Esthetician Vs. Cosmetology
Growth Trends for Related Jobs
According to the Bureau of Labor Statistics, estheticians and cosmetologists are both types of "personal appearance workers," responsible for improving and maintaining the beauty of their clients. However, while cosmetologists offer a wide range of services involving the hair, skin and nails, estheticians focus only on the health of a client's skin.
Cosmetologists, also called beauty operators, hairdressers or beauticians, focus on all aspects of a person's personal appearance, including hair, nails and skin. Cosmetologists may cut and style their clients' hair, administer scalp treatments and facials, and paint or shape their clients' nails with polish and emery boards. By contrast, estheticians perform a variety of treatments on the skin, such as providing head and neck massages, administering facials and applying makeup.
Cosmetologists generally have a far wider range of duties than estheticians, although they also share a common set of tasks. According to the Bureau of Labor Statistics, cosmetologists may give manicures, pedicures, and scalp and facial treatments; put on makeup, and style wigs and hairpieces. In addition to those tasks, cosmetologists and estheticians may extract body hair through waxing, shaving or laser treatments. Both professions are charged with offering advice and beauty tips to clients, as well as selling beauty products.
Some cosmetologists are generalists, responsible for a wide variety of tasks, while others may be specialists. Those responsible for nail care, for example, may be considered manicurists, while those who specialize in hair treatments may be called hair stylists. Estheticians too can be either general skin treatment workers or specialize in a particular procedure such as a facial massage or a skin extraction.
Many cosmetologists and estheticians are required to hold licenses to practice their trade professionally. License requirements vary among states, with some requiring special licenses for certain types of cosmetology--such as nail care, hair care and skin care--and others offering licenses for the profession as a whole. Because they conduct fewer procedures, estheticians generally face less stringent licensing requirements. However, many may be required to receive a general cosmetologist's license, despite specializing only in skin care.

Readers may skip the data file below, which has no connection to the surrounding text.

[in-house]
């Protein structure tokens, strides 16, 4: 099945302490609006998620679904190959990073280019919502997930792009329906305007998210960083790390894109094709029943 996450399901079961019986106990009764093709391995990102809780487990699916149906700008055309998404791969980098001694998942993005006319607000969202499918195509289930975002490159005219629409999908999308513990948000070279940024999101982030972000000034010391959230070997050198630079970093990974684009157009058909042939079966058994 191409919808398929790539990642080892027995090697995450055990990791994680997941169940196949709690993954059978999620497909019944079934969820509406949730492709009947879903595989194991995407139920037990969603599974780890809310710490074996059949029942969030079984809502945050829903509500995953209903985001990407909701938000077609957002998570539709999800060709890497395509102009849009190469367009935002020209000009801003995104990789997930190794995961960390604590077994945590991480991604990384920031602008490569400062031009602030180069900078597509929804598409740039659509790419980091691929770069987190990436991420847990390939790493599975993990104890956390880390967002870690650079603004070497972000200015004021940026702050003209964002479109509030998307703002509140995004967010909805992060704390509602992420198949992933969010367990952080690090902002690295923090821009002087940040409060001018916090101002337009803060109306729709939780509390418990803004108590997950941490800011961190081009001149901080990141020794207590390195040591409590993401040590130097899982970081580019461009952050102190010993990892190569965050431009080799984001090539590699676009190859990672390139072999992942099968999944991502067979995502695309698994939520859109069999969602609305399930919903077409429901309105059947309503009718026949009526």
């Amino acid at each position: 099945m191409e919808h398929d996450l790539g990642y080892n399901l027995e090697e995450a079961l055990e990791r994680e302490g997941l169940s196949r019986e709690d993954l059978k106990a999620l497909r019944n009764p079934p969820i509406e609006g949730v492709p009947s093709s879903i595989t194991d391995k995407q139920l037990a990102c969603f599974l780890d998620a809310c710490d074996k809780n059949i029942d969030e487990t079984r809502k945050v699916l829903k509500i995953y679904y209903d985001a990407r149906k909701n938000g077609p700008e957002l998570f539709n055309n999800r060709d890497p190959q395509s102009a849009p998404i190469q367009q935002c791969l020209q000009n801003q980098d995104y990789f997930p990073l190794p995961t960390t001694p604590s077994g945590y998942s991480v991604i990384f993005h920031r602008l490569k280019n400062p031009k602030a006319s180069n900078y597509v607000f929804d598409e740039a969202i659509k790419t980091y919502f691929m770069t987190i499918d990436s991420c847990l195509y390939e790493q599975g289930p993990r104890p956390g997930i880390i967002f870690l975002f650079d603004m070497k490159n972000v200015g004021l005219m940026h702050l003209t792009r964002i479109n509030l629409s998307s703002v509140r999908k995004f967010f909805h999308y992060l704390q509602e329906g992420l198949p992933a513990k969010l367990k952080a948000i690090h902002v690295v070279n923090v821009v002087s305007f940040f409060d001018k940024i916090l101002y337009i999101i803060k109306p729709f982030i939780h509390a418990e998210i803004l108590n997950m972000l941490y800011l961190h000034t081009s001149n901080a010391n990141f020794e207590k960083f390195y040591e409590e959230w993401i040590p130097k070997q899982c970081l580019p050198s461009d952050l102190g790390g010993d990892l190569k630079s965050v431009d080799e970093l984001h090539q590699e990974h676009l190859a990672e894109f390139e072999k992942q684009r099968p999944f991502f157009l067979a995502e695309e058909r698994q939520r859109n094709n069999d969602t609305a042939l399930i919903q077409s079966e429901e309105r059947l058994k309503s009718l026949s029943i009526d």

Estheticians are so closely related to cosmetologists that the terms can generate some confusion. In general, estheticians can be considered a subset of cosmetologists. So, while an esthetician is a type of cosmetologist, a cosmetologist is only an esthetician if the individual's duties include taking care of the skin. However, it is not uncommon for estheticians to be assigned extra duties in addition to their primary tasks, leading some salons to use the terms interchangeably.
Michael Wolfe has been writing and editing since 2005, with a background including both business and creative writing. He has worked as a reporter for a community newspaper in New York City and a federal policy newsletter in Washington, D.C. Wolfe holds a B.A. in art history and is a resident of Brooklyn, N.Y.